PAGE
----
#4 Sales Coaching Best Practice: Demonstrates an Effective Selling System
Great sales coaches really know their sales process and selling system. They know it so well that they own the content and process. The sales leader exhibits the sales skills expected of the sales team in everything they do. They ask open-ended questions. They help people discover the issues. They make sure that the other person wants to fix the problem. They check for the ability to invest time to fix the problem, and finally, they get commitment. An effective sales coach must demonstrate what they expect. This mastery of the system is what allows the coach to identify incorrect behavior when they observe their salespeople in a prospecting situation or role-playing session with peers. If the sales coach does not know, then you can’t possibly expect their salespeople to know.
#5 Sales Coaching Best Practice: Effective at Getting Commitments
Gaining commitment is a sales coaching best practice for the on-going development and improvement in a sales team. Even with top producers, a sales coach must gain their commitment to execute at high levels and discuss with them their personal goals, and their commitment to attain those goals, through committing to the required sales activities. Sales people commit to what is important to them. It may be important to salespeople that shareholder value increases, but as a sales coach, don’t count on that. What motivates most salespeople is their own set of personal objectives, goals and ambitions. The coach’s job is to help them discover the goals they are committed to and then help them discover their ‘current state’. And when there is a gap, (such as their current sales pipeline and closing ratio will not help them buy that new house they were hoping for), then an effective coach helps them discover the ‘pain’ of the eventual outcome of their current state and the change that must take place to achieve their goals.
#6 Sales Coaching Best Practice: Consistently Coach Skills & Behaviors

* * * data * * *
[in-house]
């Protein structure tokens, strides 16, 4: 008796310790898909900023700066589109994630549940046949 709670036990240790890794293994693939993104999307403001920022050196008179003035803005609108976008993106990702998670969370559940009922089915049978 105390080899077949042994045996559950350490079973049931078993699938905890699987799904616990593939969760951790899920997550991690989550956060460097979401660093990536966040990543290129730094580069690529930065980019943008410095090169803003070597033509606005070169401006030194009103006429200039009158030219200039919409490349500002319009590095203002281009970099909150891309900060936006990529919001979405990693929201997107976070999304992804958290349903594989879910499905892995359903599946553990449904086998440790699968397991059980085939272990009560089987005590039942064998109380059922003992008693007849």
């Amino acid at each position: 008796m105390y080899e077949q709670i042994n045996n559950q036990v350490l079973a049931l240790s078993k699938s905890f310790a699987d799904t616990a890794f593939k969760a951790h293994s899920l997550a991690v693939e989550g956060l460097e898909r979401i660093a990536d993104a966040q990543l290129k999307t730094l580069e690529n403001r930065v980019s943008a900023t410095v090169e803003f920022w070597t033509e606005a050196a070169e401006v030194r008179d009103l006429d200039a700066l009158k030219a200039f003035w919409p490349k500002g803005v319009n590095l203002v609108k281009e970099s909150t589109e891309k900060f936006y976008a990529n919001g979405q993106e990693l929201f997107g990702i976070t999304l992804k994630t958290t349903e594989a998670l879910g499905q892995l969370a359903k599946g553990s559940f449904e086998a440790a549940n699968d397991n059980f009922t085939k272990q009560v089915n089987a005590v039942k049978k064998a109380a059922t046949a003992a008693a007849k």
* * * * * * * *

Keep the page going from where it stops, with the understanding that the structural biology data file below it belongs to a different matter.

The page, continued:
Most sales coaches do not understand the difference between performance management (discussing the sales activities, i.e.; the numbers) and coaching (how the activities are being executed). Coaching focuses on how someone did what they did. Every sales leader’s calendar should have consistent scheduled times for coaching their people. Effective coaching focuses on skills and behaviors, the how of what people do. Sales coaching should include the following: asking questions, drilling down on those answers, getting commitments, helping salespeople overcome objections and helping salespeople with their own performance issues. Coaching is not about how to structure a deal. That is teaching. Coaching is rolling up the sleeves and getting into the art and science of the sale, rather than the mechanics of the product and service design of the offering.
#7 Sales Coaching Best Practice: Effectively On-board New Hires
On-boarding a new salesperson is critical as it will determine both the immediate and long-term success of new hires. Here are three sales coaching best practice on-boarding steps:
- The sales coach must communicate their vision, objectives and expectations to the extent that if the salesperson was asked, they could repeat without hesitation and in great detail.
- The sales coach must schedule weekly coaching sessions with their new hires to help them create and execute on their plan and learn, implement and inspect their effective selling process.
- An effective coach can use their huddle data, pipeline growth and notes from pre- and post-call debriefing sessions to see if their new hire is exceeding activity and behavior expectations. From that critical early data, they can begin to identify and teach and coach to the salesperson’s choke points.
Our coaching tip for you, the coach, is to select at least 3 of these sales coaching best practices and focus on them, improve your own skills and by doing so, you will help your salespeople improve their levels of performance. Let’s go, Coach!